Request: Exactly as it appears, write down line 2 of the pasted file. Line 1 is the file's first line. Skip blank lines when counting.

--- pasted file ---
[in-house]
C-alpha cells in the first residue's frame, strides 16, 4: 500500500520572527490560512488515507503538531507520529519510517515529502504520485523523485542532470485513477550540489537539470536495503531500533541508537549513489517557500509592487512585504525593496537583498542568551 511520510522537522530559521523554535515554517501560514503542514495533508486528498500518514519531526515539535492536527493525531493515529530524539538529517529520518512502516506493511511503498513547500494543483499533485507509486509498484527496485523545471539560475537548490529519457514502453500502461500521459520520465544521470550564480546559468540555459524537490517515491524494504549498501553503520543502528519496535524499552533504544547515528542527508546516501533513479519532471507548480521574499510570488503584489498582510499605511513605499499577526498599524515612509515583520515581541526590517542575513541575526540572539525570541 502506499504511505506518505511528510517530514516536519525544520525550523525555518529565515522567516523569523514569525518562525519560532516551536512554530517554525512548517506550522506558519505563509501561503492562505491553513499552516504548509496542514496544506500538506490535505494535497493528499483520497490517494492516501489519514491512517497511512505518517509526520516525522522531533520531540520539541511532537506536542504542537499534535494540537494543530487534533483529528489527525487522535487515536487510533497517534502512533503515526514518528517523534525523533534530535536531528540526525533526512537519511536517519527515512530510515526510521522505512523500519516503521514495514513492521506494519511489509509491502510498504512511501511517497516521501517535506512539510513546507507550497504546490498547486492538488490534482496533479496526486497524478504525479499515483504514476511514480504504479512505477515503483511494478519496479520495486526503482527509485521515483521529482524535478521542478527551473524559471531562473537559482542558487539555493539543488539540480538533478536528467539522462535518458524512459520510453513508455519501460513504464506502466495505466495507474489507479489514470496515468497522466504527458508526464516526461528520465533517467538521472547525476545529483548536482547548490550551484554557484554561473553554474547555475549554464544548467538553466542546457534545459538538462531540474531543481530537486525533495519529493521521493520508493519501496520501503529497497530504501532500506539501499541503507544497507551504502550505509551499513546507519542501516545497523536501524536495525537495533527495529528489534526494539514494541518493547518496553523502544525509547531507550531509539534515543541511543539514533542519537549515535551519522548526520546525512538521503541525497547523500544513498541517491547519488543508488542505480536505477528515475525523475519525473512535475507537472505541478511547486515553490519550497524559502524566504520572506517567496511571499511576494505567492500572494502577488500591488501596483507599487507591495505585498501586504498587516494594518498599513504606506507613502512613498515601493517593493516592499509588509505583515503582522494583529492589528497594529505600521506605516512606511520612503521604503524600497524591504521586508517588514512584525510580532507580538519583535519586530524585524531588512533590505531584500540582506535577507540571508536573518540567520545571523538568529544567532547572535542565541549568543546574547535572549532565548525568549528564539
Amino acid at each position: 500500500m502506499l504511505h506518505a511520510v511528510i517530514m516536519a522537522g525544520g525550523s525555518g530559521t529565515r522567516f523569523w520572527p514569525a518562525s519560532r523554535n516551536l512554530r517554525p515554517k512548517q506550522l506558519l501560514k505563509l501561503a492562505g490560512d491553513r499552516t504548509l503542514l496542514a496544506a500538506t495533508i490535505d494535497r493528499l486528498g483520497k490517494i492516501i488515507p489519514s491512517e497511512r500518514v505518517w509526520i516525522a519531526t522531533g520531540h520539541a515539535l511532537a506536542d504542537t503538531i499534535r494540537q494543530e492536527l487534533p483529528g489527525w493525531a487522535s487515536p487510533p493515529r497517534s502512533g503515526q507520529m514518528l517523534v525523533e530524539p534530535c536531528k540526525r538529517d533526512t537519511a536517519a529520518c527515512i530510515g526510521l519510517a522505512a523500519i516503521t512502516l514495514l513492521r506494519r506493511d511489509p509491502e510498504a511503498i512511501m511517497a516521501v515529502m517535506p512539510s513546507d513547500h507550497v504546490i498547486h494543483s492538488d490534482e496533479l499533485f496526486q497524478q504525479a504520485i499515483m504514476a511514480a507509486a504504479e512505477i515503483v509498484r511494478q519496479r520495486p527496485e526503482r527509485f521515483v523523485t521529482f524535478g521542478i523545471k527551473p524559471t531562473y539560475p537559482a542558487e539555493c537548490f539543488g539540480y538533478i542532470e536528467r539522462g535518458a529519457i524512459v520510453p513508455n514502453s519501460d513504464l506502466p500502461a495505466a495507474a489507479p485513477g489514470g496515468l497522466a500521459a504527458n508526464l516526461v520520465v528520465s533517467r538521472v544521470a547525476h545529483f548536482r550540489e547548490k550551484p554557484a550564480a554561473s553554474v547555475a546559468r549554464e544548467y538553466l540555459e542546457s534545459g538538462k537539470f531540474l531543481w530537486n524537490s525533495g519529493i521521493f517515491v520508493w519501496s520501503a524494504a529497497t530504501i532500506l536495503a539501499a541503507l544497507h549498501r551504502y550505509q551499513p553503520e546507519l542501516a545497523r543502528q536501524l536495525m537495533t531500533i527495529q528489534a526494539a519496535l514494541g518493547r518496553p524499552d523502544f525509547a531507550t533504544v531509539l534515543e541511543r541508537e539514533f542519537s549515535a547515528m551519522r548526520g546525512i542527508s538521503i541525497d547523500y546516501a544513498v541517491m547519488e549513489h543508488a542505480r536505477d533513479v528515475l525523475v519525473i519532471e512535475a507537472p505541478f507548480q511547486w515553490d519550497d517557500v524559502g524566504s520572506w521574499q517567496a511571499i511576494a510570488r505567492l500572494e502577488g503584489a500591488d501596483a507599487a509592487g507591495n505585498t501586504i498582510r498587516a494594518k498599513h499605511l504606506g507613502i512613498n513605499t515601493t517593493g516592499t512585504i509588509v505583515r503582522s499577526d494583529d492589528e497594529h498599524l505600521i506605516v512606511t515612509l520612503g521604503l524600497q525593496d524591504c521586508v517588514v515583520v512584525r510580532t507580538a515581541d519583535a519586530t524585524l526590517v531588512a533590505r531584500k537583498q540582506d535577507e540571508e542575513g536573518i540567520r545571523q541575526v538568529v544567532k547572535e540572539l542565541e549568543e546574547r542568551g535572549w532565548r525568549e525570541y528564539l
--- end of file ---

C-alpha cells in the first residue's frame, strides 16, 4: 500500500520572527490560512488515507503538531507520529519510517515529502504520485523523485542532470485513477550540489537539470536495503531500533541508537549513489517557500509592487512585504525593496537583498542568551 511520510522537522530559521523554535515554517501560514503542514495533508486528498500518514519531526515539535492536527493525531493515529530524539538529517529520518512502516506493511511503498513547500494543483499533485507509486509498484527496485523545471539560475537548490529519457514502453500502461500521459520520465544521470550564480546559468540555459524537490517515491524494504549498501553503520543502528519496535524499552533504544547515528542527508546516501533513479519532471507548480521574499510570488503584489498582510499605511513605499499577526498599524515612509515583520515581541526590517542575513541575526540572539525570541 502506499504511505506518505511528510517530514516536519525544520525550523525555518529565515522567516523569523514569525518562525519560532516551536512554530517554525512548517506550522506558519505563509501561503492562505491553513499552516504548509496542514496544506500538506490535505494535497493528499483520497490517494492516501489519514491512517497511512505518517509526520516525522522531533520531540520539541511532537506536542504542537499534535494540537494543530487534533483529528489527525487522535487515536487510533497517534502512533503515526514518528517523534525523533534530535536531528540526525533526512537519511536517519527515512530510515526510521522505512523500519516503521514495514513492521506494519511489509509491502510498504512511501511517497516521501517535506512539510513546507507550497504546490498547486492538488490534482496533479496526486497524478504525479499515483504514476511514480504504479512505477515503483511494478519496479520495486526503482527509485521515483521529482524535478521542478527551473524559471531562473537559482542558487539555493539543488539540480538533478536528467539522462535518458524512459520510453513508455519501460513504464506502466495505466495507474489507479489514470496515468497522466504527458508526464516526461528520465533517467538521472547525476545529483548536482547548490550551484554557484554561473553554474547555475549554464544548467538553466542546457534545459538538462531540474531543481530537486525533495519529493521521493520508493519501496520501503529497497530504501532500506539501499541503507544497507551504502550505509551499513546507519542501516545497523536501524536495525537495533527495529528489534526494539514494541518493547518496553523502544525509547531507550531509539534515543541511543539514533542519537549515535551519522548526520546525512538521503541525497547523500544513498541517491547519488543508488542505480536505477528515475525523475519525473512535475507537472505541478511547486515553490519550497524559502524566504520572506517567496511571499511576494505567492500572494502577488500591488501596483507599487507591495505585498501586504498587516494594518498599513504606506507613502512613498515601493517593493516592499509588509505583515503582522494583529492589528497594529505600521506605516512606511520612503521604503524600497524591504521586508517588514512584525510580532507580538519583535519586530524585524531588512533590505531584500540582506535577507540571508536573518540567520545571523538568529544567532547572535542565541549568543546574547535572549532565548525568549528564539